9. Meet practical needs.  Offer the church as a shelter.  Prepare meals or allow a Southern Baptist mobile kitchen to be set up at your church to provide meals.  Collect and reach out to families affected with Home Depot, Lowes, or Walmart gift cards.
  10. Plan and organize a community memorial service or worship event that allows families a safe place to find healing and comfort in their loss.

“Little children, we must not love with word or speech, but with truth and action.”

(1 John 3:18).

Sewing Seeds of Kindness Ministry Celebrates 10-Year Anniversary

This week I had the privilege of participating in the 10-Year Anniversary of “Sewing Seeds of Kindness” ministry.  One morning in 2009 I received a call from then Appalachian Regional Ministry Director Bill Barker that he was leaving the North American Mission Board in Alpharetta, GA and headed through Kentucky.  He had a van load of clothes and 2 boxes of homemade witnessing dolls for a ministry in Appalachia and was looking for a place that could use them.  I met Bill in Corbin, KY and we unloaded the clothes and dolls to Mission Service Corps Missionary Robin Reeves, with Christians by Choice Ministry.  Little did Robin, Bill or I know what God was about to do through something as simple as a homemade doll.

Mission Service Corps Missionary Robin Reeves

When Robin’s friend saw the dolls she wanted to take them on an upcoming mission trip to Nicaragua.  Since these dolls were particularly donated for children in Appalachia that was not possible.  Robin, a professional seamstress since the 1980s, had an idea.  She shared the need with her church and a group of about 30 ladies volunteered to help.  Together they made 470 dolls and 55 baby blankets to send to Nicaragua.  This was the beginning of the new “Sewing Seeds of Kindness” Ministry.  From that time the ladies met once, twice, or even more times, each week to sew witnessing dolls and other items for ministry.  The ladies in Nicaragua also began making the witnessing dolls from the same pattern.

In an article written by Shirley Cox for the February 2010 issue of Missions Mosaic Robin and the ladies had sent over 1000 witnessing dolls to 15 states and 5 countries.  Robin’s 2018 report noted that over 22,000 witnessing dolls have now been made, have gone all across Kentucky, to children in all 50 states and 30 countries. 

Thousands of children around the world have heard the Gospel message through a homemade doll, made from colorful fabrics and yard, with a necklace of salvation beads and a card that explains what each color represents.  On one side the eyes of the doll are closed, representing one’s lost condition before coming to know Christ.  On the flip side the eyes of the doll are open, representing how our eyes are opened when we come to know the Lord.  A red heart, with a cross painted inside, is a reminder that once we accept Christ into our heart He is always with us.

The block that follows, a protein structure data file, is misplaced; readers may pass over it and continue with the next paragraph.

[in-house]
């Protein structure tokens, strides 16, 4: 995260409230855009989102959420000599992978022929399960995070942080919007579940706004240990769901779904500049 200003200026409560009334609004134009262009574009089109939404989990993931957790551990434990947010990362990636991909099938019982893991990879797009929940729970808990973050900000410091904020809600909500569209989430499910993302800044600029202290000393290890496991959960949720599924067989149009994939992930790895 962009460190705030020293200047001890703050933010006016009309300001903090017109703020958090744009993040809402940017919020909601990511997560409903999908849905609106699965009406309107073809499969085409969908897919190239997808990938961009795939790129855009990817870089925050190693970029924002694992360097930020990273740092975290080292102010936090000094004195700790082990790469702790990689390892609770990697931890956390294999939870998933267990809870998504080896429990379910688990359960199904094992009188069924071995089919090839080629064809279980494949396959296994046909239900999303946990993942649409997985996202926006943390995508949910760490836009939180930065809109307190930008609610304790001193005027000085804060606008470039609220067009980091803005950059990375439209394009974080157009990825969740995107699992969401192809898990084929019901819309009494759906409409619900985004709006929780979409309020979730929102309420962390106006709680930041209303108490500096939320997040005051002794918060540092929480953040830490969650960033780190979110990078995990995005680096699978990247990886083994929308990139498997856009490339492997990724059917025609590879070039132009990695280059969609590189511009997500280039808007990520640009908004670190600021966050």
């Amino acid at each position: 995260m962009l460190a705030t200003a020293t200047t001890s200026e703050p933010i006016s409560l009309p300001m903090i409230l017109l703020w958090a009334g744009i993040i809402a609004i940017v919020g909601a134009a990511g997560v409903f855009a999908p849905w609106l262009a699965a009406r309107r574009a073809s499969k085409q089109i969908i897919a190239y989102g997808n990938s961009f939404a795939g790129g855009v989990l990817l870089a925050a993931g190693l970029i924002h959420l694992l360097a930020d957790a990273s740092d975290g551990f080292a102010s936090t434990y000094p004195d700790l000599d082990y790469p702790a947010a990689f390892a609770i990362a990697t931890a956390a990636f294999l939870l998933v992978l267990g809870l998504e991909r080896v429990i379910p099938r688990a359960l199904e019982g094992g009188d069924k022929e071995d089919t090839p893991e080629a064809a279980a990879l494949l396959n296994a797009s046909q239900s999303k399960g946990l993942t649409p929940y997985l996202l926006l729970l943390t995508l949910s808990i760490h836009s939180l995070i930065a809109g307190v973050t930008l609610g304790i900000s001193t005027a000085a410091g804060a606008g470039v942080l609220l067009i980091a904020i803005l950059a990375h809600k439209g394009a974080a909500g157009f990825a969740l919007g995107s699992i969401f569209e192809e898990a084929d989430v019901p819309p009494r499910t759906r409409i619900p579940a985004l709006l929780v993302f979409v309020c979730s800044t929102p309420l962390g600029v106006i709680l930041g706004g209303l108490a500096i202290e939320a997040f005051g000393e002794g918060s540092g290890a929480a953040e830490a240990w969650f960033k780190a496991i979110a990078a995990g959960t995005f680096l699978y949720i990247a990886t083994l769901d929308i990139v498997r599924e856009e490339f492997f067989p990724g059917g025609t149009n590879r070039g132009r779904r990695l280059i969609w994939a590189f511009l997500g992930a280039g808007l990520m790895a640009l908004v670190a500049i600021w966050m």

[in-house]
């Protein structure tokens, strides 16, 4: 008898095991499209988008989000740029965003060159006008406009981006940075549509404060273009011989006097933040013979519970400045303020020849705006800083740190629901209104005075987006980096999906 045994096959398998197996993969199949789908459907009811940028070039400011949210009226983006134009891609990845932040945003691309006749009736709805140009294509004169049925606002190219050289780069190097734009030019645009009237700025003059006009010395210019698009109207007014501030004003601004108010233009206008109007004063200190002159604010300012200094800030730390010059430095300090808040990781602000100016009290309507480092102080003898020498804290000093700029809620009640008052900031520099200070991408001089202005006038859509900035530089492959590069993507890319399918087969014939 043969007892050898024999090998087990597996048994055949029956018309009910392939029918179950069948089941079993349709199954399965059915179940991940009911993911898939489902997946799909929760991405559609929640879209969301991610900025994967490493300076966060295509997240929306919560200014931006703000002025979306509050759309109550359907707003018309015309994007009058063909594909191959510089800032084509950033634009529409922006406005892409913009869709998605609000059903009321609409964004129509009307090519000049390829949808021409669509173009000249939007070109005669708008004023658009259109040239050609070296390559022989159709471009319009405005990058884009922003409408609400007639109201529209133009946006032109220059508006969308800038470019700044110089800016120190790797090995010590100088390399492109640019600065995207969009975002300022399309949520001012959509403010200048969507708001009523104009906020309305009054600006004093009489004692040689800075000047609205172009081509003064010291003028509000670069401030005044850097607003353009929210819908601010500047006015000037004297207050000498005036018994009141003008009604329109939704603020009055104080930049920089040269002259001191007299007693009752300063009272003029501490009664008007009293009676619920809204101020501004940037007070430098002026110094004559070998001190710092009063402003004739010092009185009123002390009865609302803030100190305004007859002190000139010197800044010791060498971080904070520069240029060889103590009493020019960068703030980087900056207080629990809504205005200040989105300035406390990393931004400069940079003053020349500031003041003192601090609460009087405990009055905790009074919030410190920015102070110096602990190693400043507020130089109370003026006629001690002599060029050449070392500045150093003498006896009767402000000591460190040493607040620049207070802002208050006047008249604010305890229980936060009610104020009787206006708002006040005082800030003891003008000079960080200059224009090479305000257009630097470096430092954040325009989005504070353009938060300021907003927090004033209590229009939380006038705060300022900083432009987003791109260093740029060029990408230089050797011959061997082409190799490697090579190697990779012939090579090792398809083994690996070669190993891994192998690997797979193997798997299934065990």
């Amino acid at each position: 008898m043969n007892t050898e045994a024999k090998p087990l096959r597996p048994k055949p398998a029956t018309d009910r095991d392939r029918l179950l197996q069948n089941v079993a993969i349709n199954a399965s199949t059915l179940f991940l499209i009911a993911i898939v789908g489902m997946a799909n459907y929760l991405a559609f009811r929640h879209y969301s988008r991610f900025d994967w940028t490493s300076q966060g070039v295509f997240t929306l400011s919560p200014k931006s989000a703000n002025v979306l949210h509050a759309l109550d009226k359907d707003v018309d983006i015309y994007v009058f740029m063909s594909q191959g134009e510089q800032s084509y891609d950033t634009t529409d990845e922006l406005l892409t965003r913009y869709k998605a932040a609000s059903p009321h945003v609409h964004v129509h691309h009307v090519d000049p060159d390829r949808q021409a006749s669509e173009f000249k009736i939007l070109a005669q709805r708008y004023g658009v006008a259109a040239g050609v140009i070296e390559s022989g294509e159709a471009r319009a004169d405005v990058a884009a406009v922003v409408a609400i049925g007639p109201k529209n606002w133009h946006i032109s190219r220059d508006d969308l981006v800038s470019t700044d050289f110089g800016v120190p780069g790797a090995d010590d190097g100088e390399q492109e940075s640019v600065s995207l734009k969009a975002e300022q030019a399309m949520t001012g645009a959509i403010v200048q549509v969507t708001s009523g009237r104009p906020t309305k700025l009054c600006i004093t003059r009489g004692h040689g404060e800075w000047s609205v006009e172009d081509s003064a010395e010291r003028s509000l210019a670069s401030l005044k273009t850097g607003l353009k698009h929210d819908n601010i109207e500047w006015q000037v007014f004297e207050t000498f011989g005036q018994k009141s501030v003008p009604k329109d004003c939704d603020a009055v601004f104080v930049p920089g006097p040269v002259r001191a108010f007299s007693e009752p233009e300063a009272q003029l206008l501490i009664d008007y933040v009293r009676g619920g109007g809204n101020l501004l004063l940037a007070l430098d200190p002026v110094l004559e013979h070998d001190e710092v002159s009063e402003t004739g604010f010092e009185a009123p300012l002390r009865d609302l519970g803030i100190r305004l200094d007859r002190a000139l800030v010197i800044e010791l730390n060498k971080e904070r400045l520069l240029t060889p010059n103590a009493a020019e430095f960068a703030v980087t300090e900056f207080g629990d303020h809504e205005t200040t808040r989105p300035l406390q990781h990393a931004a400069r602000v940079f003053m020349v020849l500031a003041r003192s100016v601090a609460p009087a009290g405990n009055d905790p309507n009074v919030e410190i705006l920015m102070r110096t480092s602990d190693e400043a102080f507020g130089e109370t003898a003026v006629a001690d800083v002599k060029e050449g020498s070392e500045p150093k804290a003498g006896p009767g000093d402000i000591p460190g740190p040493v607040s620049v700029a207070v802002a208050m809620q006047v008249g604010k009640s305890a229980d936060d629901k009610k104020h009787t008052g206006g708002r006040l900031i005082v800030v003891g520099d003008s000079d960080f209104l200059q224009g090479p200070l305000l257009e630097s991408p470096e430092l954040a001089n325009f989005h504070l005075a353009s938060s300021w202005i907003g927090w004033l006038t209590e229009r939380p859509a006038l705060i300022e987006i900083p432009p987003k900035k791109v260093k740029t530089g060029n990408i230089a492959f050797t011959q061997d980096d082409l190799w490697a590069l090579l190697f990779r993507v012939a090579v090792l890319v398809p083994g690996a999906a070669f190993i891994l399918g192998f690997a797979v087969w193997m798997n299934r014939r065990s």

Dolls around the globe.

In addition to the dolls, “Sewing Seeds of Kindness” Ministry now makes prayer squares, baby quilts for a Crisis Pregnancy Center, lap quilts for the cancer wing at Baptist Health in Corbin, and dog/cat beds to Knox Whitley Animal Shelter. 

Recently Mrs. Robin has partnered with Anchored Ministries, a rehab facility in Williamsburg, where she is teaching ladies in the rehab how to sew, even helping one lady to begin a sewing business that will support herself financially.

There are many amazing stories of how God has used this ministry to touch the lives of people of all ages and in many places.  If interested in learning more about the ministry, or to get the doll pattern, please email [email protected]

Thank you, ladies, for giving to the Lord.  Many lives have been changed as a result.  Keep on sewing!! 

“Wait” Before We Go

When it comes to the Great Commission, the lostness of the world is second to the global glory of God.  God’s greatest concern is His great glory among the nations.  Only when our passion for God’s glory blazes will our endeavors to make Him famous among the nations shine bright. 

photo by IMB

Ironically, instead of blazing a trail for God’s glory in Jerusalem and abroad, the early disciples were first told to wait.  Wait?  The strategy for which the Lord gave the apostles began with waiting.  That seems quite odd for a movement that was intended to take the world by storm.  But if you think about it, where does this unquenchable passion for God’s glory among the nations come from? 

Jesus knew that what the early disciples needed most was power from on high, not power from within.  Passion for God is ultimately God-given passion.  Therefore, Jesus instructs the disciples to wait in Jerusalem for what the Father had promised, namely the gift of the Holy Spirit (Acts 1:4-5).  Both the power and passion for accomplishing the Great Commission comes from above; it comes from outside of ourselves.  The Holy Spirit would ignite a passion and provide the power to go into all the world preaching the gospel (Acts 1:6-8).